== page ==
Does a horror film have to be "in your face" with gore to be good? Can a horror film have a "sense of wonder"?

    More about the two awards and what makes for a good horror film in Part 2.


    jmcozzoli said...

    You bring up a good point for discussion. Having input into both awards I noted the differences in approach and worked with them, given the range of nominees in each. This is not to say either award is better or lesser in its scope, as each one has a different goal.

    In regard to horror per se, let's face it, much of what is done in theaters is redundant thematic scripting and effects, which takes precedence over drama and subtlety, the necessary elements of supernatural and psychological horror. To the broader fan looking at horror, sci-fi, and fantasy in total, I can see where certain horror movies might drop from nomination when a broader range of movies is being assessed.

    I for one consider Coraline a fantasy and horror movie; while District 9 is a sci-horror movie for me, which I think makes them more broadly appealing.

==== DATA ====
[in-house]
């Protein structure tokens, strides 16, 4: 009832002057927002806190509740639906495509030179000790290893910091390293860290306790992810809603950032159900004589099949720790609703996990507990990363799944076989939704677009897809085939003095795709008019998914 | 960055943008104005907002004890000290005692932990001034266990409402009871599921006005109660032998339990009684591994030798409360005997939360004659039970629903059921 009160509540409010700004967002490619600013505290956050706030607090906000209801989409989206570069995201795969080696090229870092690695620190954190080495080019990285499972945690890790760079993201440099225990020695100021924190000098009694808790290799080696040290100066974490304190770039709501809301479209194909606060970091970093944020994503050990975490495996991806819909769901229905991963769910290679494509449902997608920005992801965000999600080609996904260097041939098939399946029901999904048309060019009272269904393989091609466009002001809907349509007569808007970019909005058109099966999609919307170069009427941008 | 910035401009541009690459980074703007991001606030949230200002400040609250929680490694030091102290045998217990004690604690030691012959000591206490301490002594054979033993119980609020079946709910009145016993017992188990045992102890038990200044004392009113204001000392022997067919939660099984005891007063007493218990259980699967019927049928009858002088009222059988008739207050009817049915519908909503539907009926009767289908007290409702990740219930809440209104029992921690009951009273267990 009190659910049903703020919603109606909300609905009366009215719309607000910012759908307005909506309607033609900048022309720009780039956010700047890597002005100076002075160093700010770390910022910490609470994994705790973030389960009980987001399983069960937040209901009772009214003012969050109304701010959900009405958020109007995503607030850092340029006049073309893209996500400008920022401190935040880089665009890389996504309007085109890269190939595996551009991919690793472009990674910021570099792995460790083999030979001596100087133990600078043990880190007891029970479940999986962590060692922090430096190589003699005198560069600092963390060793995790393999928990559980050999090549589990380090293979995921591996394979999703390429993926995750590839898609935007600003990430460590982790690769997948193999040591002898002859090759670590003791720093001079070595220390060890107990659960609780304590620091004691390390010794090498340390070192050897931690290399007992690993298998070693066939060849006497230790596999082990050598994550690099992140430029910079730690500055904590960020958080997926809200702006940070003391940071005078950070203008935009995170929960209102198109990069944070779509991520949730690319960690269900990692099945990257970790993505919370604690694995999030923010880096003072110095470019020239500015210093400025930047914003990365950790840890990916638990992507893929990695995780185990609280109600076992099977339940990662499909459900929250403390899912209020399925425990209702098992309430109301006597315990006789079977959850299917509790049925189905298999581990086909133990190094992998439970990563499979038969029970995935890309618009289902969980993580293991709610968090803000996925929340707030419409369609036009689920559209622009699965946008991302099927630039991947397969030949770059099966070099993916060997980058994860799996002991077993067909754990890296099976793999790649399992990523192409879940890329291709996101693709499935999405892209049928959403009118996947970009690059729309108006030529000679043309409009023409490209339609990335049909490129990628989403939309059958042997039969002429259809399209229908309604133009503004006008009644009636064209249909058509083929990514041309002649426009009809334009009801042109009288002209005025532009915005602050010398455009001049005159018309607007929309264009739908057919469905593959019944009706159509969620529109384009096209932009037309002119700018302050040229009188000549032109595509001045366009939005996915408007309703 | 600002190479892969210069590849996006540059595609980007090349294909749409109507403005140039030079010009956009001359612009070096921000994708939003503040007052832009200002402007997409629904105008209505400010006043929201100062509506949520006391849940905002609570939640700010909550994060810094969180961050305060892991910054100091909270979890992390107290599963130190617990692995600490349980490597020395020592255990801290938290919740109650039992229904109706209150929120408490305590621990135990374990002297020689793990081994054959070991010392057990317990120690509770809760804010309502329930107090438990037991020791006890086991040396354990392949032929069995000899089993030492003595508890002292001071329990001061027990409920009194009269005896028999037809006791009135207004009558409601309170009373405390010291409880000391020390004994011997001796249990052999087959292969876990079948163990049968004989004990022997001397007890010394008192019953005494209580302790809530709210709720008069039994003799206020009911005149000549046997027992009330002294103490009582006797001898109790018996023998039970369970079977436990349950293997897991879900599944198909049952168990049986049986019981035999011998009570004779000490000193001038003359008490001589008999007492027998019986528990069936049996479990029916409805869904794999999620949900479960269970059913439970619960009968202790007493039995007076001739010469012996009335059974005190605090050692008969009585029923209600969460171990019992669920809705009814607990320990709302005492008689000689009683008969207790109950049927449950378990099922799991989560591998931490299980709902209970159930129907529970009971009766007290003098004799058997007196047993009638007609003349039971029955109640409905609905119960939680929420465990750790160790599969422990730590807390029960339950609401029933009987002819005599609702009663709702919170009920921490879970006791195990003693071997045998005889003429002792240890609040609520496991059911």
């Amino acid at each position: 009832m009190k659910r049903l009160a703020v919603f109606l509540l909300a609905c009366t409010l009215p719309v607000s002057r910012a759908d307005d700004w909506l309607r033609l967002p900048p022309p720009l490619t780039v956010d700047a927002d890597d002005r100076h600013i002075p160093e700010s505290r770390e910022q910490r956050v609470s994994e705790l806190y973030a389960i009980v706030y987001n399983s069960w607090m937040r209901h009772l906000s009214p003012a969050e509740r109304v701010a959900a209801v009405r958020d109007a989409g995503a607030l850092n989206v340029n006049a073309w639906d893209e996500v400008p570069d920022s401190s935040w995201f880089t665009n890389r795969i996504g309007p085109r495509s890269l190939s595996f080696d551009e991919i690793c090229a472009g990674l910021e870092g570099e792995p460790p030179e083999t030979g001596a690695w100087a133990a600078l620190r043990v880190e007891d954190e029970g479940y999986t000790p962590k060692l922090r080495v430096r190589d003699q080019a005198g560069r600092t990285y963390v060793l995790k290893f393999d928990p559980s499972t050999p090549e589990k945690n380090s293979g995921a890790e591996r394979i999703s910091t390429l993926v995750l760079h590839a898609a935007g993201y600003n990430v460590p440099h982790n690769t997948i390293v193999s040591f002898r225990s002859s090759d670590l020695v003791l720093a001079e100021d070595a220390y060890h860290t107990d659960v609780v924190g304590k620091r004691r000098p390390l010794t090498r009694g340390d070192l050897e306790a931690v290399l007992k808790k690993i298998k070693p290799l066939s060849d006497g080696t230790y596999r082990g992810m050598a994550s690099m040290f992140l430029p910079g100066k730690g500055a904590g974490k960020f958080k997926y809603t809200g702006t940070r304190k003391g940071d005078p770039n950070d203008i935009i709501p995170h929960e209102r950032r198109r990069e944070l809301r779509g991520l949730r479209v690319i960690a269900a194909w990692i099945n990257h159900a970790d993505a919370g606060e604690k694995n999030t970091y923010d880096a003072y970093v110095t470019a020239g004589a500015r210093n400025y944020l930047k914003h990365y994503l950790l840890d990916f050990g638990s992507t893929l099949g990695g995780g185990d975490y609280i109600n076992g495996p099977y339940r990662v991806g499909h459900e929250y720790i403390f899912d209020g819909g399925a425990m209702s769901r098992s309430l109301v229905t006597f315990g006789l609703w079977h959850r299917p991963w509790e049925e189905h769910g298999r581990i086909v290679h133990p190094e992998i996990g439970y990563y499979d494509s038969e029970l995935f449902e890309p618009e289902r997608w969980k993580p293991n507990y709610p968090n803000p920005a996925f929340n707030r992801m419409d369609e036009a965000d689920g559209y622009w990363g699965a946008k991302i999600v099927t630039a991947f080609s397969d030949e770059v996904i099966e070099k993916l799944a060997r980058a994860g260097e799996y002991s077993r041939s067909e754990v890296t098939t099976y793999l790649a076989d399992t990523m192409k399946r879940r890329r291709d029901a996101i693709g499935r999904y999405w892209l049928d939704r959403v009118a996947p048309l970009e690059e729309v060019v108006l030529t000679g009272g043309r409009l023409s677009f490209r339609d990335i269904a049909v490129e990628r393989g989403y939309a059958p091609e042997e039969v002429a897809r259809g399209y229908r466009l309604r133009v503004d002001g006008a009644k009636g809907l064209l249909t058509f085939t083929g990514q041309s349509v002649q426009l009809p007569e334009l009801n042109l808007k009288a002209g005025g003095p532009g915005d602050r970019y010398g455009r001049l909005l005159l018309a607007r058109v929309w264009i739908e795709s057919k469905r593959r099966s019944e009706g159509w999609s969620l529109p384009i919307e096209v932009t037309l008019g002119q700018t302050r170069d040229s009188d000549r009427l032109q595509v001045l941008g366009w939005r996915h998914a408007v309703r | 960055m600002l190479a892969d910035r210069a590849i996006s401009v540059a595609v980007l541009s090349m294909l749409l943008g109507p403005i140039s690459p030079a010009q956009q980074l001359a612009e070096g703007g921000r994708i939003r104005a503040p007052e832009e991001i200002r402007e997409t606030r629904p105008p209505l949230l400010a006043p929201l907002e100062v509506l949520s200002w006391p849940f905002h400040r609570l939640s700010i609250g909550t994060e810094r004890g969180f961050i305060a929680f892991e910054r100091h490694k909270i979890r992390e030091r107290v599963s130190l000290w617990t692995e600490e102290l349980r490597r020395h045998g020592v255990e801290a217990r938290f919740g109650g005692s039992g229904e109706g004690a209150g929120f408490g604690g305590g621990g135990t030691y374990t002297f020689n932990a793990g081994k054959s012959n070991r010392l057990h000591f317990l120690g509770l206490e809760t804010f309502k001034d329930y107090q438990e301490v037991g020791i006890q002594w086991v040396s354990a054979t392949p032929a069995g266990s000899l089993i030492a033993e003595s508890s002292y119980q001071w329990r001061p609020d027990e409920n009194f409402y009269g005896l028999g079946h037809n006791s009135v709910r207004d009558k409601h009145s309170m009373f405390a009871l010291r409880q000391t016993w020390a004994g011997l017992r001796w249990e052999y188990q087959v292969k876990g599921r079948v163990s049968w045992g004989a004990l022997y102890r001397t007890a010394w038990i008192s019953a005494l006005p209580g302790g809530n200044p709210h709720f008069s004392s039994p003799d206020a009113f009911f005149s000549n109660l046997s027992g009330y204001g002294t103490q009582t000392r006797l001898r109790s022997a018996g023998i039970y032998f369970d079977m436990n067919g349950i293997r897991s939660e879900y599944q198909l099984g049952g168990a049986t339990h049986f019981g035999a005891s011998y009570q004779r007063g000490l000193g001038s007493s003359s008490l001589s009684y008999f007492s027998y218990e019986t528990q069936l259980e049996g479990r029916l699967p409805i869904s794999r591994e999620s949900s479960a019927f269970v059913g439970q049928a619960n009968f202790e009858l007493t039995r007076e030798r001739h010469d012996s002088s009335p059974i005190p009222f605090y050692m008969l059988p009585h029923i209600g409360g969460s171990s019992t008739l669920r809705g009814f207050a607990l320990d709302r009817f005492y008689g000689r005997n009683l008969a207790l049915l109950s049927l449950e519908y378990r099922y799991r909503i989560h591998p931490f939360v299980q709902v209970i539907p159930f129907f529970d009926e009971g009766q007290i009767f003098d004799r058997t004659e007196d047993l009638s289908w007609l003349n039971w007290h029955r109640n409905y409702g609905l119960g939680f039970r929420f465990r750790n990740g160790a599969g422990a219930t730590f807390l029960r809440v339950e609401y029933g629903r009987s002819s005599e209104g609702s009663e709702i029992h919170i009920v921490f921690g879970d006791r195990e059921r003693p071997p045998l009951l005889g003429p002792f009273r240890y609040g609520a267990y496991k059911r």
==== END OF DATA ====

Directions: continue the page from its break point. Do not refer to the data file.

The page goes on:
In regard to your question regarding horror film devotees being unable to appreciate the creepy and unnerving, I'd say that's not true. Looking at Asian horror, alone, there are a number of movies that rely heavily on building such an atmosphere.

    Max the drunken severed head said...

    You are obviously absolutely right about Asian horror! I should have said that.

    Thanks for the comment, John. I'm posting on the run (or roll in severed head case), but I'll just say you make some good points. But you do cat-e-GORE-eyes CORALINE and District 9 as horror (as well as other genres)-- were those even seriously considered for BEST FILM at the Cyber-Horror Awards?